I think that the same can be said about the discourse around the June 4th Massacre: Foreigners and foreignness shape the discourse in an overt and palpable way. This is not to discount genuine expressions of sympathy for the victims of the massacre, or to excuse the perpetrators and apologists, but simply to say that we would not be interested an atrocity which occurred 25 years ago in another country if it did not speak to deeper fears about our own society and our tacit acceptance of state violence in other countries to guarantee our current standard of living.
I do hope that someday the events of June 4th, 1989 will be a topic of public debate in China. At the same time, I also hope that people in my own country will begin to engage with China on a deeper level than one we currently do.
- Or in non-academese, Panda Hater or Panda Hugger. [↩]
- In this this piece he wrote for the Huffington post for example, he refers to it as the “June 4th Massacre.” [↩]
- The website for the excellent documentary, Gate of Heavenly Peace, has a long list of publicly available resources: http://www.tsquare.tv/links/ [↩]
- Take, for example, the way the historical repression of organized labor has been pushed out of American classrooms in favor of subjects such as the Civil Rights Movement and WWII. [↩]
- The interest in “forbidden fruit” is also equally true for Chinese readers, of course: http://blogs.ft.com/beyond-brics/2013/07/19/hong-kongs-banned-book-fair-is-big-hit-with-mainland-chinese/ [↩]
- And, of course, there were equivalent periods during the Republican-era and the late-Qing and other earlier dynasties, as well. [↩]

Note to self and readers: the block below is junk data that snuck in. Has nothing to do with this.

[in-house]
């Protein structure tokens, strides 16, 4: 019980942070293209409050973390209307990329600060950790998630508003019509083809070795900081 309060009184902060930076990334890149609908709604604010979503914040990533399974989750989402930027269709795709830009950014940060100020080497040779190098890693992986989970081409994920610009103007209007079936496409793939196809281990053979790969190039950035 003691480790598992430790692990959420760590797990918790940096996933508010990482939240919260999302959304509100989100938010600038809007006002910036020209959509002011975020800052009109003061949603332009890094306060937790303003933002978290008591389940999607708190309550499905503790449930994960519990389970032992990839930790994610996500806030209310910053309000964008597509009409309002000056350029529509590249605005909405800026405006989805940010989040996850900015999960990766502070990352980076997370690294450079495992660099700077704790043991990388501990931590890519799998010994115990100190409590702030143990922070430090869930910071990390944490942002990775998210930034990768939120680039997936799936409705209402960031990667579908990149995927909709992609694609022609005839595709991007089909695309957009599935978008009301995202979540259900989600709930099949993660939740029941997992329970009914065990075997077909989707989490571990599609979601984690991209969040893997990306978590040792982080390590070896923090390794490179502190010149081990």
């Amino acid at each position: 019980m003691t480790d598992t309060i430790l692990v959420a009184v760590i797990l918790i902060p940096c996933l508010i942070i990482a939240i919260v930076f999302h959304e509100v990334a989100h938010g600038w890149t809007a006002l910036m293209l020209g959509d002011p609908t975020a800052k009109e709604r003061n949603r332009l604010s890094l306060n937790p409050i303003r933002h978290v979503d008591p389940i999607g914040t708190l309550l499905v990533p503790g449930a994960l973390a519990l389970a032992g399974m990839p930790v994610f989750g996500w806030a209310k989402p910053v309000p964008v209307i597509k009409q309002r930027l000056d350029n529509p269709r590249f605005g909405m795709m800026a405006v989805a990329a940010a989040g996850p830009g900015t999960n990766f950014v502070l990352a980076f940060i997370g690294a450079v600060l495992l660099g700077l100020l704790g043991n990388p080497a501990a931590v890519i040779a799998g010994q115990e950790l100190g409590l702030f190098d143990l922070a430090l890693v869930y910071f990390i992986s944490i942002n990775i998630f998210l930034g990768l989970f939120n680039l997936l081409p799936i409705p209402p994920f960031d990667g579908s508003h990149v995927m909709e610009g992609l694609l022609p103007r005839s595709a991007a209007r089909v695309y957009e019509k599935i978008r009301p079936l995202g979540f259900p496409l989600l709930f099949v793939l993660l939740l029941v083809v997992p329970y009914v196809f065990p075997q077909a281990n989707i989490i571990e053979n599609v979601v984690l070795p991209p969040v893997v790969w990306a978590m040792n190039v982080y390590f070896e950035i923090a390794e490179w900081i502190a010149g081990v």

- For a great take-down of this awful, awful film, see http://www.filmthreat.com/features/22523/ [↩]
- Admittedly, Chinese writers themselves are often the most vocal proponents of such theories. [↩]
- Awarded annually at the Golden Dragon Award Original Animation & Comic Competition 金龍獎原創漫畫動畫藝術大賽, the Golden Dragon Award appears to be one of the highest honors available to a Chinese-language comic, equivalent to the The Will Eisner Comic Industry Awards in North America, or the Angoulême International Comics Festival Awards in Europe. Since 2003, it has been co-organized by the comic book publisher ComicFans 漫友， the General Administration of Press and Publication 国家新闻出版广电总局， and the Guangdong Provincial People’s Government 广东省人民政府 and takes place at the International Comic Book Festival 中国国际漫画节 in Guangzhou. Somewhat confusingly, there is also a Golden Monkey Award 金猴獎 which has been awarded at the China International Cartoon and Animation Festival 中國國際動漫節 in Hangzhou since 2004, and the (apparently defunct) Golden Comic Award 金漫獎 organized by the Ministry of Culture in Taiwan 中華民國文化部 in from 2010 to 2013. [↩]